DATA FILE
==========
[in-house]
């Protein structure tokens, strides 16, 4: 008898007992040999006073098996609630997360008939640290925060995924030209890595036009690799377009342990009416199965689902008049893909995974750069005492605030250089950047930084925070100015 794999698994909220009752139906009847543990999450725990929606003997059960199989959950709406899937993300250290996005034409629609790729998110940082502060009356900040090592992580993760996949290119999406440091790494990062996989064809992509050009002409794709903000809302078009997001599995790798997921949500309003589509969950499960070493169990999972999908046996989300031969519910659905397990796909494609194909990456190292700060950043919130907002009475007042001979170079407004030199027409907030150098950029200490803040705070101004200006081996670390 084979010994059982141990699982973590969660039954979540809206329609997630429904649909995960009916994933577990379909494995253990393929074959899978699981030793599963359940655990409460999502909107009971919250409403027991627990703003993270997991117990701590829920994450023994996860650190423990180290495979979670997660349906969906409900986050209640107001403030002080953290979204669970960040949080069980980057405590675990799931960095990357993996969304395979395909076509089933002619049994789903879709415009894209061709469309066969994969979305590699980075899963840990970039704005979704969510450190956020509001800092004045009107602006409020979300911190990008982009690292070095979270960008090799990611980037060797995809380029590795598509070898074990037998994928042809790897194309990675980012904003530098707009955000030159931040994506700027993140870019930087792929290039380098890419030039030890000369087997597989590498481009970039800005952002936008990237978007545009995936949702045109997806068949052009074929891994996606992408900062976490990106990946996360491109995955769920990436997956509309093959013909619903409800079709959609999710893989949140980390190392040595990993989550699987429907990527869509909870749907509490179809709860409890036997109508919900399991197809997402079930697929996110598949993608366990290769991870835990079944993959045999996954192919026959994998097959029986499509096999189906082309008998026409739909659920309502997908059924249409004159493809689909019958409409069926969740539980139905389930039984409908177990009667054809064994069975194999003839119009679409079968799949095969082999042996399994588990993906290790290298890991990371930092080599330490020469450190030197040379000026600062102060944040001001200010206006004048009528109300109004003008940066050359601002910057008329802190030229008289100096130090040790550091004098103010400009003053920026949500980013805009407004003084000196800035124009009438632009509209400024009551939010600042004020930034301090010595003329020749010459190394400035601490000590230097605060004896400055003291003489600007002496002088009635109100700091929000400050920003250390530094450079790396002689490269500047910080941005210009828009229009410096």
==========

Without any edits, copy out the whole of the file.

[in-house]
């Protein structure tokens, strides 16, 4: 008898007992040999006073098996609630997360008939640290925060995924030209890595036009690799377009342990009416199965689902008049893909995974750069005492605030250089950047930084925070100015 794999698994909220009752139906009847543990999450725990929606003997059960199989959950709406899937993300250290996005034409629609790729998110940082502060009356900040090592992580993760996949290119999406440091790494990062996989064809992509050009002409794709903000809302078009997001599995790798997921949500309003589509969950499960070493169990999972999908046996989300031969519910659905397990796909494609194909990456190292700060950043919130907002009475007042001979170079407004030199027409907030150098950029200490803040705070101004200006081996670390 084979010994059982141990699982973590969660039954979540809206329609997630429904649909995960009916994933577990379909494995253990393929074959899978699981030793599963359940655990409460999502909107009971919250409403027991627990703003993270997991117990701590829920994450023994996860650190423990180290495979979670997660349906969906409900986050209640107001403030002080953290979204669970960040949080069980980057405590675990799931960095990357993996969304395979395909076509089933002619049994789903879709415009894209061709469309066969994969979305590699980075899963840990970039704005979704969510450190956020509001800092004045009107602006409020979300911190990008982009690292070095979270960008090799990611980037060797995809380029590795598509070898074990037998994928042809790897194309990675980012904003530098707009955000030159931040994506700027993140870019930087792929290039380098890419030039030890000369087997597989590498481009970039800005952002936008990237978007545009995936949702045109997806068949052009074929891994996606992408900062976490990106990946996360491109995955769920990436997956509309093959013909619903409800079709959609999710893989949140980390190392040595990993989550699987429907990527869509909870749907509490179809709860409890036997109508919900399991197809997402079930697929996110598949993608366990290769991870835990079944993959045999996954192919026959994998097959029986499509096999189906082309008998026409739909659920309502997908059924249409004159493809689909019958409409069926969740539980139905389930039984409908177990009667054809064994069975194999003839119009679409079968799949095969082999042996399994588990993906290790290298890991990371930092080599330490020469450190030197040379000026600062102060944040001001200010206006004048009528109300109004003008940066050359601002910057008329802190030229008289100096130090040790550091004098103010400009003053920026949500980013805009407004003084000196800035124009009438632009509209400024009551939010600042004020930034301090010595003329020749010459190394400035601490000590230097605060004896400055003291003489600007002496002088009635109100700091929000400050920003250390530094450079790396002689490269500047910080941005210009828009229009410096």